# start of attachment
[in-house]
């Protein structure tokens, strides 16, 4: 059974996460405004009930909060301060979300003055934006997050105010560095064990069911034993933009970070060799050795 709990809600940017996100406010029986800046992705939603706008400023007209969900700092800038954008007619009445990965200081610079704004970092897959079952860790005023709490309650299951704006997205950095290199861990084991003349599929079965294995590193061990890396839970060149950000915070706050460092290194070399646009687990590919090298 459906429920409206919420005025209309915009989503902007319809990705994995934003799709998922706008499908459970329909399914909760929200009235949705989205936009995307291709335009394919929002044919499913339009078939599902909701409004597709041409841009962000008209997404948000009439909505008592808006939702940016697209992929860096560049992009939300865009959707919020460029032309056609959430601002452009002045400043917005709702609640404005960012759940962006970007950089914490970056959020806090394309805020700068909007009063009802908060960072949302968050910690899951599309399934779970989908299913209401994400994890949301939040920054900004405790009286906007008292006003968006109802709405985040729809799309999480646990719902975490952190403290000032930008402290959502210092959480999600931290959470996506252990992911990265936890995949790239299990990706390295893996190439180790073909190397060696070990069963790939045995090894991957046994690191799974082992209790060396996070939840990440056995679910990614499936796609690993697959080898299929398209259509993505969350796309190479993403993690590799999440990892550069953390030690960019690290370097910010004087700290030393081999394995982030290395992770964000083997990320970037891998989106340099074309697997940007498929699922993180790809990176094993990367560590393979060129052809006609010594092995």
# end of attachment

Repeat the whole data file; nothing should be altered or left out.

[in-house]
């Protein structure tokens, strides 16, 4: 059974996460405004009930909060301060979300003055934006997050105010560095064990069911034993933009970070060799050795 709990809600940017996100406010029986800046992705939603706008400023007209969900700092800038954008007619009445990965200081610079704004970092897959079952860790005023709490309650299951704006997205950095290199861990084991003349599929079965294995590193061990890396839970060149950000915070706050460092290194070399646009687990590919090298 459906429920409206919420005025209309915009989503902007319809990705994995934003799709998922706008499908459970329909399914909760929200009235949705989205936009995307291709335009394919929002044919499913339009078939599902909701409004597709041409841009962000008209997404948000009439909505008592808006939702940016697209992929860096560049992009939300865009959707919020460029032309056609959430601002452009002045400043917005709702609640404005960012759940962006970007950089914490970056959020806090394309805020700068909007009063009802908060960072949302968050910690899951599309399934779970989908299913209401994400994890949301939040920054900004405790009286906007008292006003968006109802709405985040729809799309999480646990719902975490952190403290000032930008402290959502210092959480999600931290959470996506252990992911990265936890995949790239299990990706390295893996190439180790073909190397060696070990069963790939045995090894991957046994690191799974082992209790060396996070939840990440056995679910990614499936796609690993697959080898299929398209259509993505969350796309190479993403993690590799999440990892550069953390030690960019690290370097910010004087700290030393081999394995982030290395992770964000083997990320970037891998989106340099074309697997940007498929699922993180790809990176094993990367560590393979060129052809006609010594092995």